If you’ve been following Visual Studio development at all, you’ll no doubt be very interested in the Visual Studio 11 Beta, especially as it ships with a go live license.
We certainly were; however, a significant number of our customers still use and need to back up and restore Windows XP systems, so the news that vNext Beta would not support building executables for Windows XP was a showstopper for us. Indeed, the latest news is that XP Support will not ship with the RTM, however, it may be supplied later at an unspecified date.
However, we were keen to start using the latest and greatest features of Visual Studio 11 now, especially with our soon to be unleashed beta code. It turns out were are not the only ones interested in XP support, and Ted had a solution.
So we can understand how Ted’s solution works, we’ll begin with a quick primer on linker resolution. There are two ways to link an executable; statically or dynamically. Static linking is the easier of the two to understand — you look for a symbol and you change all references to that symbol to the relative address from the base of the executable. Well — sort of, anyway. It’s good enough here.
This all happens at compile time; dynamic linking on Windows often uses an import library to symbols that look like this:
When Windows runs your executable, the import library pulls in the right references, and the stub functions call the real functions. For more, have a read of this article.
Now, the statically linked versions of these libraries use exactly the same names to link against — except that the relevant implementation is pulled directly into the executable.
Now, the final thing to understand is order. When the linker is searching for a symbol, it uses the first version of a symbol it finds and imports that object. As such, it is possible to override what gets imported into an executable for compilation.
Now, the reason vNext does not support Windows XP is because the MFC and CRT libraries have been built to assume symbols available on Vista or greater. As such, an executable built using vNext and run on Windows XP will attempt to use functions that do not exist in say, for example, kernel32.dll. When the dynamic link helper attempts to resolve the function it won’t be able to, and the application will not start.
You can probably see where this is going. The solution then is fairly straight forward — all we need to do is define those symbols, implement the relevant functions and ensure these, and not the default libraries, get linked.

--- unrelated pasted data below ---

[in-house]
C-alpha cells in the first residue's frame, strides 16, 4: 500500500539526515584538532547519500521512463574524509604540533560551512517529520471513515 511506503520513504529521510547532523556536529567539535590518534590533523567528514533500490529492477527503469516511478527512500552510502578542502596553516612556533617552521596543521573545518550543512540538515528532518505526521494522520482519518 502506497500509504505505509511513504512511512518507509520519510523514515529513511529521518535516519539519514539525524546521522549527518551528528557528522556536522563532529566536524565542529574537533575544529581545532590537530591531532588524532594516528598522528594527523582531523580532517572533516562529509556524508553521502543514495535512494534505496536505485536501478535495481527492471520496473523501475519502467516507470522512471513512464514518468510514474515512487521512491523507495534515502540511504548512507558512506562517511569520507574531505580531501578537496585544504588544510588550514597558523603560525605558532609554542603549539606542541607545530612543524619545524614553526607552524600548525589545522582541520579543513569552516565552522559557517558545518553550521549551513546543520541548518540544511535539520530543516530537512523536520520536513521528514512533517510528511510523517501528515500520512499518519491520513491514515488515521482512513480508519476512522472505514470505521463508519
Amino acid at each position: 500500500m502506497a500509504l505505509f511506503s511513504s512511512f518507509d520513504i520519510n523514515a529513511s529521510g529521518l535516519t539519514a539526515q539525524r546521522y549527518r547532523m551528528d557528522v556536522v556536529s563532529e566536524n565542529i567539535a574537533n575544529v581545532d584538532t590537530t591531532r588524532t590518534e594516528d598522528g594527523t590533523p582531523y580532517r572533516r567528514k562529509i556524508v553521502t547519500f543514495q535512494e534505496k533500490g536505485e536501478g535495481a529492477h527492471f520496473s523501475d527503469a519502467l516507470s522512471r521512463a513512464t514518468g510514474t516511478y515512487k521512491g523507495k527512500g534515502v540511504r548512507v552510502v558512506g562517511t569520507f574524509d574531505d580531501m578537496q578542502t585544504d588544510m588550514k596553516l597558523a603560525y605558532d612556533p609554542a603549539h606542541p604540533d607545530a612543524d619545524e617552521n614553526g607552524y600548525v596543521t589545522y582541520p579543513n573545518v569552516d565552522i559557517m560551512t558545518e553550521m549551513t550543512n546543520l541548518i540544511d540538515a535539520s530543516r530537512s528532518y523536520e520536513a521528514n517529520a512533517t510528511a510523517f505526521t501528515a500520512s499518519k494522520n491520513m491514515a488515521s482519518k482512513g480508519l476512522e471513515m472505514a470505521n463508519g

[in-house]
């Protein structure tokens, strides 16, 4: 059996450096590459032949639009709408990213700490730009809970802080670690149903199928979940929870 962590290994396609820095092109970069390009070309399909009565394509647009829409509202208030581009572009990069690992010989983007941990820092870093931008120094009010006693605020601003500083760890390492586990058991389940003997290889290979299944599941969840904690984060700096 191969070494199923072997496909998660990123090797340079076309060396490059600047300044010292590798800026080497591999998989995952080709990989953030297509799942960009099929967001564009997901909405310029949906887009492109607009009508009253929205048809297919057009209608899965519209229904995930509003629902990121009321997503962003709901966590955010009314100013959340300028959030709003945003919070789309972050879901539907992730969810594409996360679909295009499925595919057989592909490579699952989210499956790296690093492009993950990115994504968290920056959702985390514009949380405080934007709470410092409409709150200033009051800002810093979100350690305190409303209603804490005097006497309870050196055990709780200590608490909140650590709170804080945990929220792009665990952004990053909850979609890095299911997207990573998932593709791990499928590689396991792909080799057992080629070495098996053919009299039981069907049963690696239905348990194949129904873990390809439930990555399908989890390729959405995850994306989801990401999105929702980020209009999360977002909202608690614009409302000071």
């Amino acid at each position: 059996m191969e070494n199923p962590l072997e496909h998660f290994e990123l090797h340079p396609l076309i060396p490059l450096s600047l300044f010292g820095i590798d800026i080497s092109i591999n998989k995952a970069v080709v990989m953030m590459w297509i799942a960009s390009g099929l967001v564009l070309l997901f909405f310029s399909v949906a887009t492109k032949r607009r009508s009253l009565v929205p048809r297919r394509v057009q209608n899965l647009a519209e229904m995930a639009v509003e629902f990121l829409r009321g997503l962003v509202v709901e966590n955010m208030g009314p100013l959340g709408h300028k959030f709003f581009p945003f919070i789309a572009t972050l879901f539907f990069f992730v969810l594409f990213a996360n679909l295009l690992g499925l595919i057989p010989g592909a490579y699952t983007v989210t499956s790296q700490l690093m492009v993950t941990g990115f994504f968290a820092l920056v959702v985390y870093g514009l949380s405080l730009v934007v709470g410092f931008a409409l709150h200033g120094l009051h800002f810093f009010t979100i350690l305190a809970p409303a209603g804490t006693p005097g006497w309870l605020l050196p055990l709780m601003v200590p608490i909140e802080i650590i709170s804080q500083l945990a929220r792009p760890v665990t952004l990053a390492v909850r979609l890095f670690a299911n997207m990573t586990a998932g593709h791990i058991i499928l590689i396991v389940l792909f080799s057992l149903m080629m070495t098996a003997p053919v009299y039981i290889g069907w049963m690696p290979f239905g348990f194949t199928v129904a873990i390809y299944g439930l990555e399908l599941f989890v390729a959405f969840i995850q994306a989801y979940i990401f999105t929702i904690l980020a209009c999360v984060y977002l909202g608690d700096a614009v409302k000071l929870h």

That’s what Ted’s solution, to which I’ve contributed in a small part, does. Firstly, some assembler files are used to define function calls with the correct names, as using __imp_ prefixed functions from C is not easy (or nice). We’ll use an example function, CompareStringEx. Firstly, Ted’s implementation lives in AfxCompareStringEx, so we define a prototype (forward declaration, if you like):
AfxCompareStringEx PROTO :QWORD,:DWORD,:QWORD,:DWORD,:QWORD,:DWORD,:QWORD,:QWORD,:QWORD
32-bit versions of this must also specify a calling convention — the Windows API uses stdcall. Then in our data section, we define our reference:
__imp_CompareStringEx dq AfxCompareStringEx
All that remains after this is to export the symbol, so the linker can find it:
EXTERNDEF __imp_CompareStringEx : DWORD
Note the sizes of the fields used correspond to the sizes of the datatypes on a 64-bit platform — pointers are QWORDs on 64-bit, and dq defines a qword data item. The 32-bit versions of these examples use DWORD pointers.
The actual implementations of these functions generally works like this:
[code language=”c”]// function pointer type
typedef BOOLEAN (WINAPI *pFunctionName)(**args**);
// are we running on Vista?
// have we already obtained a pointer to the function we want?
// open a handle to kernel32.dll
HMODULE mod = GetModuleHandle( _T("KERNEL32.DLL"));
// get the address of the function; cast it to our function pointer.
FunctionName_p = (pFunctionName)
// call the function with our arguments
// XP implementation
Hopefully that’s pretty clear — if we’re using Vista onwards, all we do is call the Vista functions. However, on XP we basically have to reimplement these functions, which is done. This is what Ted has done in the various c++ files he provides.
So, looking to get XP SP2 / Server 2003 support for your application? Get over to Ted’s blog and download the XP support code he has on offer. Don’t forget — you must be using static linkage.